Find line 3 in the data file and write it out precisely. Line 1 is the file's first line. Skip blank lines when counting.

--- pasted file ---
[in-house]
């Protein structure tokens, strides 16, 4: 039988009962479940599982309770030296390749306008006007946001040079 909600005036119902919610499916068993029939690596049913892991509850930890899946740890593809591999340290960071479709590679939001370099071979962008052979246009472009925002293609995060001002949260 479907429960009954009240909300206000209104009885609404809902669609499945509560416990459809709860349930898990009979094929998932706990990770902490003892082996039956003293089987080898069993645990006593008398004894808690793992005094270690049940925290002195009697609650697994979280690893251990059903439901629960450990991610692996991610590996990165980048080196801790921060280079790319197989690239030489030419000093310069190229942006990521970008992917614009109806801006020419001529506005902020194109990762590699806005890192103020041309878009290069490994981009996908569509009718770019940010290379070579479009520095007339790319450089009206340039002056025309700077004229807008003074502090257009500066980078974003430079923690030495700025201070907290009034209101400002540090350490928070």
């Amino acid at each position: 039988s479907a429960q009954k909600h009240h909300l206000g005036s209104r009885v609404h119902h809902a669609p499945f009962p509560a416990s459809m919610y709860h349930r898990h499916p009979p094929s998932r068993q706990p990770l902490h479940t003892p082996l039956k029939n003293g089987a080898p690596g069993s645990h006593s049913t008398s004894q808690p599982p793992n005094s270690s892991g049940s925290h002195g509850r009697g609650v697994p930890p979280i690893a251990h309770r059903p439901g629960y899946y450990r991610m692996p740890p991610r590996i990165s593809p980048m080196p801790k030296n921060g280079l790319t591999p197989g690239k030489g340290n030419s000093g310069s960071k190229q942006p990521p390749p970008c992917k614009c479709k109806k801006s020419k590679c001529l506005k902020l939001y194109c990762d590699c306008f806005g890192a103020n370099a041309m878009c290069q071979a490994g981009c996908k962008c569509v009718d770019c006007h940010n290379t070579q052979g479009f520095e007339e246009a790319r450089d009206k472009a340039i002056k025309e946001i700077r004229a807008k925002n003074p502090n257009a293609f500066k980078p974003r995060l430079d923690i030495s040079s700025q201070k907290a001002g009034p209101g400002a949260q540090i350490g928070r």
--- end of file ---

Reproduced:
């Amino acid at each position: 039988s479907a429960q009954k909600h009240h909300l206000g005036s209104r009885v609404h119902h809902a669609p499945f009962p509560a416990s459809m919610y709860h349930r898990h499916p009979p094929s998932r068993q706990p990770l902490h479940t003892p082996l039956k029939n003293g089987a080898p690596g069993s645990h006593s049913t008398s004894q808690p599982p793992n005094s270690s892991g049940s925290h002195g509850r009697g609650v697994p930890p979280i690893a251990h309770r059903p439901g629960y899946y450990r991610m692996p740890p991610r590996i990165s593809p980048m080196p801790k030296n921060g280079l790319t591999p197989g690239k030489g340290n030419s000093g310069s960071k190229q942006p990521p390749p970008c992917k614009c479709k109806k801006s020419k590679c001529l506005k902020l939001y194109c990762d590699c306008f806005g890192a103020n370099a041309m878009c290069q071979a490994g981009c996908k962008c569509v009718d770019c006007h940010n290379t070579q052979g479009f520095e007339e246009a790319r450089d009206k472009a340039i002056k025309e946001i700077r004229a807008k925002n003074p502090n257009a293609f500066k980078p974003r995060l430079d923690i030495s040079s700025q201070k907290a001002g009034p209101g400002a949260q540090i350490g928070r």